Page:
The forgotten flies: The importance of non-syrphid Diptera as pollinators

Katherine A. Orford*, Ian P. Vaughan, Jane Memmott

*Corresponding author for this work

Research output: Contribution to journalArticle (Academic Journal)peer-review

165 Citations (Scopus)
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Bees, hoverflies and butterflies are taxa frequently studied as pollinators in agricultural and conservation contexts. Although there are many records of non-syrphid Diptera visiting flowers, they are generally not regarded as important pollinators. We use data from 30 pollen-transport networks and 71 pollinator-visitation networks to compare the importance of various flower-visiting taxa as pollen-vectors. We specifically compare non-syrphid Diptera and Syrphidae to determine whether neglect of the former in the literature is justified. We found no significant difference in pollen-loads between the syrphid and non-syrphid Diptera. Moreover, there was no significant difference in the level of specialization between the two groups in the pollen-transport networks, though the Syrphidae had significantly greater visitation evenness. Flower visitation data from 33 farms showed that non-syrphid Diptera made up the majority of the flower-visiting Diptera in the agricultural studies (on average 82% abundance and 73% species richness), and we estimate that non-syrphid Diptera carry 84% of total pollen carried by farmland Diptera. As important pollinators, such as bees, have suffered serious declines, it would be prudent to improve our understanding of the role of non-syrphid Diptera as pollinators.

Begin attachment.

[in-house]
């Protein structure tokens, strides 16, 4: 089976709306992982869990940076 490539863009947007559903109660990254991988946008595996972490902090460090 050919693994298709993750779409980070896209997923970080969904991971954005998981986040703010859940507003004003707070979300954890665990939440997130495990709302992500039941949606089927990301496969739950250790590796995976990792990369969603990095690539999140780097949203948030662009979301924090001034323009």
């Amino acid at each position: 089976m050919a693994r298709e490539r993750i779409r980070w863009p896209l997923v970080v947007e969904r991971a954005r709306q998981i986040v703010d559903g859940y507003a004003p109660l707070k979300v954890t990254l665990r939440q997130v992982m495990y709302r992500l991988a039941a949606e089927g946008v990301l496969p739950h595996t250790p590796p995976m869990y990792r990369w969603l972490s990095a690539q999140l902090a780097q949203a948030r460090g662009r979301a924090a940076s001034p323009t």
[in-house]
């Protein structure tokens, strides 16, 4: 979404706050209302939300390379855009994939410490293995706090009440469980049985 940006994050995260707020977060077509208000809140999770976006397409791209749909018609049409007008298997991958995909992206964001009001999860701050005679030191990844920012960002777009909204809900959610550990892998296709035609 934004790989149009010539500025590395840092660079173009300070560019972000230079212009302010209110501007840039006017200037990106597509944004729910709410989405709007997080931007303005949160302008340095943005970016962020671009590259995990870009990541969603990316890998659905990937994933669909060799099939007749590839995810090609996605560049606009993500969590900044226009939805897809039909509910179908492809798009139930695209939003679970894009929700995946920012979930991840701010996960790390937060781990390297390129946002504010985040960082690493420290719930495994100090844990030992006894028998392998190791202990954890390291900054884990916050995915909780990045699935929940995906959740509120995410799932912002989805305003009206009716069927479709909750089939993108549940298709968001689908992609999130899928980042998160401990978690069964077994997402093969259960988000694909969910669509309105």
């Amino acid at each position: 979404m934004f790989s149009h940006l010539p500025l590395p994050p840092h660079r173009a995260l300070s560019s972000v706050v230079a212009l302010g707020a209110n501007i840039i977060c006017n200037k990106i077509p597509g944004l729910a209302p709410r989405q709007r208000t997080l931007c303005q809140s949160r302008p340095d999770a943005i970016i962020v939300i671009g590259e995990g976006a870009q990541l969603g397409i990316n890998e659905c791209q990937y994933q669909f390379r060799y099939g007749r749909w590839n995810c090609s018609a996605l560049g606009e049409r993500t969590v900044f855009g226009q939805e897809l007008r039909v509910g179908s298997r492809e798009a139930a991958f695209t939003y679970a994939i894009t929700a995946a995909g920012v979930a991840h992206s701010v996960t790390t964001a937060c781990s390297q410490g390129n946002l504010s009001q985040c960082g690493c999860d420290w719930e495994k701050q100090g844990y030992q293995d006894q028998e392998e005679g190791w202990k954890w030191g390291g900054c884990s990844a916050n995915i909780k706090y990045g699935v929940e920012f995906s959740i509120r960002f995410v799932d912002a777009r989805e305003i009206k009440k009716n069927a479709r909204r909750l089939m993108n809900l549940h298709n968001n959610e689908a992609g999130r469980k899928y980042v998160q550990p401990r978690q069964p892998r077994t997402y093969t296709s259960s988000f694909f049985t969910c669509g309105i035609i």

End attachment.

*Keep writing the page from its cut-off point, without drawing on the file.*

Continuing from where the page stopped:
Original languageEnglish
Article number20142934
JournalProceedings of the Royal Society B: Biological Sciences
Issue number1805
Early online date25 Mar 2015
Publication statusPublished - 12 Nov 2015


  • Non-syrphid Diptera
  • Pollen-loads
  • Pollen-transport networks
  • Pollinators
  • Syrphidae


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